We’ve coined this term “believers” to mean a person that adheres to a certain religion, and in America that usually translates to some form of the Christian god. In reality, however, we are all believers, every single one of us. But again, believers of what? Some of my personal beliefs are: that the world is a spheroid shape, all humans are not born with an inherent equality, race is a social construct, the scientific method is the best tool that we have right now to suss out what’s real and what’s not, etc. These beliefs, while they are attached to who I am, do not define my character. You see, it is not the entirety of the character of the believer that I’m calling into question when I delve into the specifics of a religion or other belief set, but the beliefs themselves that I care to address.
Some of my fellow humans who, coincidentally, also consider themselves believers, claim that my words serve as some sort of an attack. In response, if you’d like to consider the fact that I do not hesitate to call certain beliefs into question an “attack”, then I suppose I can not persuade you otherwise. But let it be known, friend or fellow, that I am indeed sorry if it is received as such, because this is not my intention. And while you might allow yourself to become entirely consumed by your beliefs, so as to be personally insulted when they are called into question, I do not, from my perspective, allow your beliefs to define you.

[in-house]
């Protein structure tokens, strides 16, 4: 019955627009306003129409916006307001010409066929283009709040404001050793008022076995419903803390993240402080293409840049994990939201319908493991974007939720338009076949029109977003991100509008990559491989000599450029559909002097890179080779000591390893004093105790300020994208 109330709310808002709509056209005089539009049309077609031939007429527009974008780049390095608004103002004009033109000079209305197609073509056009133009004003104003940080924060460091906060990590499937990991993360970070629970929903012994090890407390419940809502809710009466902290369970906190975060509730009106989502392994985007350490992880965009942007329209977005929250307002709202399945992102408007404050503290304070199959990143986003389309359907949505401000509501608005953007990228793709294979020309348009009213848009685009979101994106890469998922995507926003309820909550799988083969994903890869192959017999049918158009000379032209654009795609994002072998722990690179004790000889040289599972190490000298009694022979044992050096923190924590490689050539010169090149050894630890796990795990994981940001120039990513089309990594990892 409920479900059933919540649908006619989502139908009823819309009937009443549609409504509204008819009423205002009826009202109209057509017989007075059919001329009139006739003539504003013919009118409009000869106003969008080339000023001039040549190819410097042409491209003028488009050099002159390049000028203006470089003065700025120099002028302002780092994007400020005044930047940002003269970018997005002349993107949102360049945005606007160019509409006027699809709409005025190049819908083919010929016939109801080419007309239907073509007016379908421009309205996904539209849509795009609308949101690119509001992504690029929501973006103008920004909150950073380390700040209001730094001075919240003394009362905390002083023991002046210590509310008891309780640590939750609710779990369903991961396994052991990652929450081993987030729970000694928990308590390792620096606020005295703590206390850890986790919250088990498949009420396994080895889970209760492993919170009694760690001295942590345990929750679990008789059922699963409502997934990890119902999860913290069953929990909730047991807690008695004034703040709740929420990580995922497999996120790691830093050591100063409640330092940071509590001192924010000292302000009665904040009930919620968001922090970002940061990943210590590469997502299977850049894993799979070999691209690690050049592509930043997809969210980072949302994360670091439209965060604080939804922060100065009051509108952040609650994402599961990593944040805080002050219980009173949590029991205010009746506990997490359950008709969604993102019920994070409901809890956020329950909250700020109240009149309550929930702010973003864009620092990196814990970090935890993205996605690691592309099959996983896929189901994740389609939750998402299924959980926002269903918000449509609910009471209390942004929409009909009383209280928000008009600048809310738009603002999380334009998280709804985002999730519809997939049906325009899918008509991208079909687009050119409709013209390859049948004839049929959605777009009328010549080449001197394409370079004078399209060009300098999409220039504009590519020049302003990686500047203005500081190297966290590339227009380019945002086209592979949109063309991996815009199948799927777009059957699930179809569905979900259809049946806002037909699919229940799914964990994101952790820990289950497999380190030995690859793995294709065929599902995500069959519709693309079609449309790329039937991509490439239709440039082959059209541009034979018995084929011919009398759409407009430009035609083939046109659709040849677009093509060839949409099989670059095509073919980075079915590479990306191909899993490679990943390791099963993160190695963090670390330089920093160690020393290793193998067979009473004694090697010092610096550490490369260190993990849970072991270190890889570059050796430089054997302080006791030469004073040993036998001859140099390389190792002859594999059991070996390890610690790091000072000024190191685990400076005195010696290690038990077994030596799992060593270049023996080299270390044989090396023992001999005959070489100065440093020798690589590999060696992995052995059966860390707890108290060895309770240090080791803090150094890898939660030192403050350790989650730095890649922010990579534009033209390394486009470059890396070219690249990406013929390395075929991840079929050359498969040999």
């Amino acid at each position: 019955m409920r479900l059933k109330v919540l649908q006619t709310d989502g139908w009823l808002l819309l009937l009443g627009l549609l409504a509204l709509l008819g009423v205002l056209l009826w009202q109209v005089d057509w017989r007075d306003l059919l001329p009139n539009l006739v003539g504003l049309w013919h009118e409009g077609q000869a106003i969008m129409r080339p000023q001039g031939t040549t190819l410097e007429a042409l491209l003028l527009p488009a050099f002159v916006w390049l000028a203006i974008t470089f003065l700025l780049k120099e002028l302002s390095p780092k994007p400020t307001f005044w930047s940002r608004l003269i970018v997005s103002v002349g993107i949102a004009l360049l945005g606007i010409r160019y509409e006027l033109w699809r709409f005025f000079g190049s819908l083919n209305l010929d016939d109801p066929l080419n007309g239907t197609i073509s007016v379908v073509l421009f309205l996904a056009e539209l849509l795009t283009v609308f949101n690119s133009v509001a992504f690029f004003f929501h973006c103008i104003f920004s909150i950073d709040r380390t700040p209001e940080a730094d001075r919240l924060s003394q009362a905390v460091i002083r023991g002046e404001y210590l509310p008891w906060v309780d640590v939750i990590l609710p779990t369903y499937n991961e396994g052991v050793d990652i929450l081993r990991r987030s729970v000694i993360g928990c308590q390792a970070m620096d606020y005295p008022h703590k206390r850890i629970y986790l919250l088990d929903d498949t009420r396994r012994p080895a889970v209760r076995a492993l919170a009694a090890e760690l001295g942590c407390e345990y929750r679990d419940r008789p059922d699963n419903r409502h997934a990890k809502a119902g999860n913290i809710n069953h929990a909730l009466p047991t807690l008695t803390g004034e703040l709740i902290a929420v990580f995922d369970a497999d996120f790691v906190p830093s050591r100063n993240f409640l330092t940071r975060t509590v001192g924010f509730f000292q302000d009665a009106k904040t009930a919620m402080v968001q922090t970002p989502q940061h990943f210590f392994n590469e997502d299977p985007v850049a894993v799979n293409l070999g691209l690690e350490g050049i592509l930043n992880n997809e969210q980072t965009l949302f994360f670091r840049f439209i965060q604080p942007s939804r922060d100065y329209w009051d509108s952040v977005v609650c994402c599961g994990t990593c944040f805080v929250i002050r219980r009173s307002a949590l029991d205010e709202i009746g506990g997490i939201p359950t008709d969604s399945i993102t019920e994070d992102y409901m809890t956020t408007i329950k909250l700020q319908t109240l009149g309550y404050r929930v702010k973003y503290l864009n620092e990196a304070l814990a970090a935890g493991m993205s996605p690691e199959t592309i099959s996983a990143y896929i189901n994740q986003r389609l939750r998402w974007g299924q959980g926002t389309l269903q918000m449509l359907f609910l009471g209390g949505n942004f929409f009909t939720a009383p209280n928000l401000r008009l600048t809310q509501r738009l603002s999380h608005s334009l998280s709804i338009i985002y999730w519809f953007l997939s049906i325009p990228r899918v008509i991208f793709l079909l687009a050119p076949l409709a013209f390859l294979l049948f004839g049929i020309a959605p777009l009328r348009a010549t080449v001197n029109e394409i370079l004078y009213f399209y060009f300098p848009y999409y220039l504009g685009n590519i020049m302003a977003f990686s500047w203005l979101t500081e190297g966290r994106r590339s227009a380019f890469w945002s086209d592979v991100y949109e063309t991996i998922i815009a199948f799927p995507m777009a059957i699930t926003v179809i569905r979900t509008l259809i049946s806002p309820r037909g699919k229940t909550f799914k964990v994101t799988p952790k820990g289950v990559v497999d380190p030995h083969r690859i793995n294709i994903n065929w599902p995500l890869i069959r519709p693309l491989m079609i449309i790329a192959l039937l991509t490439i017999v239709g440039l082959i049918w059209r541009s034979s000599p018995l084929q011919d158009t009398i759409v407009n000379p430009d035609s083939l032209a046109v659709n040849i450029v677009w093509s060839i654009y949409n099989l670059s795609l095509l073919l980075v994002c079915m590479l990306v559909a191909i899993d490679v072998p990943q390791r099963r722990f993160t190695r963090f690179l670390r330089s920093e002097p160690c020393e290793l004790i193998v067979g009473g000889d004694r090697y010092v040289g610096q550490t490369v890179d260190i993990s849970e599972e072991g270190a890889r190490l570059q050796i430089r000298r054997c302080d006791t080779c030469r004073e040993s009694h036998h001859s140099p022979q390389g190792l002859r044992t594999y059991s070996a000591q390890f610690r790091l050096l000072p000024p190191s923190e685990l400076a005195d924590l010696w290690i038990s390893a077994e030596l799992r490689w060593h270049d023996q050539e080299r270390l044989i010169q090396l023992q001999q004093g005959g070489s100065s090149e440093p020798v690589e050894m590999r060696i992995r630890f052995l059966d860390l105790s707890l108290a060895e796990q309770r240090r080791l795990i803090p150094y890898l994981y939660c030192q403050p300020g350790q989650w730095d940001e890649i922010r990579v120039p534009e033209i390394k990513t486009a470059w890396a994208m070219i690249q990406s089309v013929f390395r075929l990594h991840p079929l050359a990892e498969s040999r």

Far from an attack, this is to be considered a response. A response to the factual observation that the majority of people in this world believe some things that may lead (and have lead) an individual to cause some form of harm to a fellow human or themselves. Our beliefs inform our actions. This is an undeniable fact. We do not wait until we have knowledge to act, we find belief a sufficient enough justification for action. So it is because some beliefs are arrived at for bad reasons, and because these beliefs may influence an individual to harm another individual, that I point out the contradictions and immorality in the literature that these beliefs are created around. Because beliefs inform our actions, I call into question the reason for believing that this literature is true, and question whether or not we should even consider this literature good at all. Again, I persistently insist, that I do not condemn believers for benignly believing, nor am I assessing the entirety of their character when I suggest that their beliefs may be negatively influential, or held for bad reasons. What I do condemn are actions committed by people that compromise the well being of oneself or others, and in those cases, I do condemn the beliefs that have informed those actions.
I consider myself a humanist. To attain the best possible state of well being is what I wish for all of my fellow human beings. Some (I’ll say most) of my friends and family, loved ones, are believers of some things supernatural, spiritual, and pseudoscientific. While it is true that they may hold some few beliefs that differ from my own, the love that I have for them, the want for them to attain the highest possible state of well being, is not diminished in the slightest by our differences in beliefs. This goes for all of my fellow human beings. As a matter of fact, I would go so far as to say that on the whole, if we were to sidestep for a moment spirituality, superstition, religious dogma, and pseudoscience, my fellow humans and I share most of the same beliefs.
I hope that this helps to clear up any misperceptions regarding my perspective on believers.